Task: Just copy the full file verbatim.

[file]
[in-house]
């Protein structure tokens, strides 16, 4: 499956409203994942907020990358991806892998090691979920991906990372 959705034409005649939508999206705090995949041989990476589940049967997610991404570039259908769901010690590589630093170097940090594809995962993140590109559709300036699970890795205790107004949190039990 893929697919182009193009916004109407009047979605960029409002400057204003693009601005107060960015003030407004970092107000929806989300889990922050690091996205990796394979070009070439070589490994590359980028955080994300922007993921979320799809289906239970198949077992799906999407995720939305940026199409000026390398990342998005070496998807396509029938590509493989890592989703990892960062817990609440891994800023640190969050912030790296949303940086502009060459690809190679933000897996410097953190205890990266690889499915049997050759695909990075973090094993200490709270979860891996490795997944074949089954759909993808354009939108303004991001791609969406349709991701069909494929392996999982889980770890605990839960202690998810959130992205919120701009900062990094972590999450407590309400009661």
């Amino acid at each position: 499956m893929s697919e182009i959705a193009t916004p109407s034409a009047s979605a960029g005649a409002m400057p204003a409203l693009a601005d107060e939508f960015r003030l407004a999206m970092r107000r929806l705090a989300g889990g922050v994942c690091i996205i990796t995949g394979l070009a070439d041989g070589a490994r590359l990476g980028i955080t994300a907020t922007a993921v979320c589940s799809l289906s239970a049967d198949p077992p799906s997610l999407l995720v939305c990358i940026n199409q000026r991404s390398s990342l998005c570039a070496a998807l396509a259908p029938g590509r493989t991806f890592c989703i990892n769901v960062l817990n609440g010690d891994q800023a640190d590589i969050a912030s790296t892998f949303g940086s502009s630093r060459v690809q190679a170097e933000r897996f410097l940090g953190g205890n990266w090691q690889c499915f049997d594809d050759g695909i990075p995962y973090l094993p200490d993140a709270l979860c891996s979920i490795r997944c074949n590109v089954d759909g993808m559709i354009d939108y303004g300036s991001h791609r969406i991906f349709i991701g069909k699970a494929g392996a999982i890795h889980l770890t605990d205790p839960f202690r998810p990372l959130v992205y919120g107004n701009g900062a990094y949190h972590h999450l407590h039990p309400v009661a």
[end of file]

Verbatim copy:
[in-house]
């Protein structure tokens, strides 16, 4: 499956409203994942907020990358991806892998090691979920991906990372 959705034409005649939508999206705090995949041989990476589940049967997610991404570039259908769901010690590589630093170097940090594809995962993140590109559709300036699970890795205790107004949190039990 893929697919182009193009916004109407009047979605960029409002400057204003693009601005107060960015003030407004970092107000929806989300889990922050690091996205990796394979070009070439070589490994590359980028955080994300922007993921979320799809289906239970198949077992799906999407995720939305940026199409000026390398990342998005070496998807396509029938590509493989890592989703990892960062817990609440891994800023640190969050912030790296949303940086502009060459690809190679933000897996410097953190205890990266690889499915049997050759695909990075973090094993200490709270979860891996490795997944074949089954759909993808354009939108303004991001791609969406349709991701069909494929392996999982889980770890605990839960202690998810959130992205919120701009900062990094972590999450407590309400009661």
């Amino acid at each position: 499956m893929s697919e182009i959705a193009t916004p109407s034409a009047s979605a960029g005649a409002m400057p204003a409203l693009a601005d107060e939508f960015r003030l407004a999206m970092r107000r929806l705090a989300g889990g922050v994942c690091i996205i990796t995949g394979l070009a070439d041989g070589a490994r590359l990476g980028i955080t994300a907020t922007a993921v979320c589940s799809l289906s239970a049967d198949p077992p799906s997610l999407l995720v939305c990358i940026n199409q000026r991404s390398s990342l998005c570039a070496a998807l396509a259908p029938g590509r493989t991806f890592c989703i990892n769901v960062l817990n609440g010690d891994q800023a640190d590589i969050a912030s790296t892998f949303g940086s502009s630093r060459v690809q190679a170097e933000r897996f410097l940090g953190g205890n990266w090691q690889c499915f049997d594809d050759g695909i990075p995962y973090l094993p200490d993140a709270l979860c891996s979920i490795r997944c074949n590109v089954d759909g993808m559709i354009d939108y303004g300036s991001h791609r969406i991906f349709i991701g069909k699970a494929g392996a999982i890795h889980l770890t605990d205790p839960f202690r998810p990372l959130v992205y919120g107004n701009g900062a990094y949190h972590h999450l407590h039990p309400v009661a």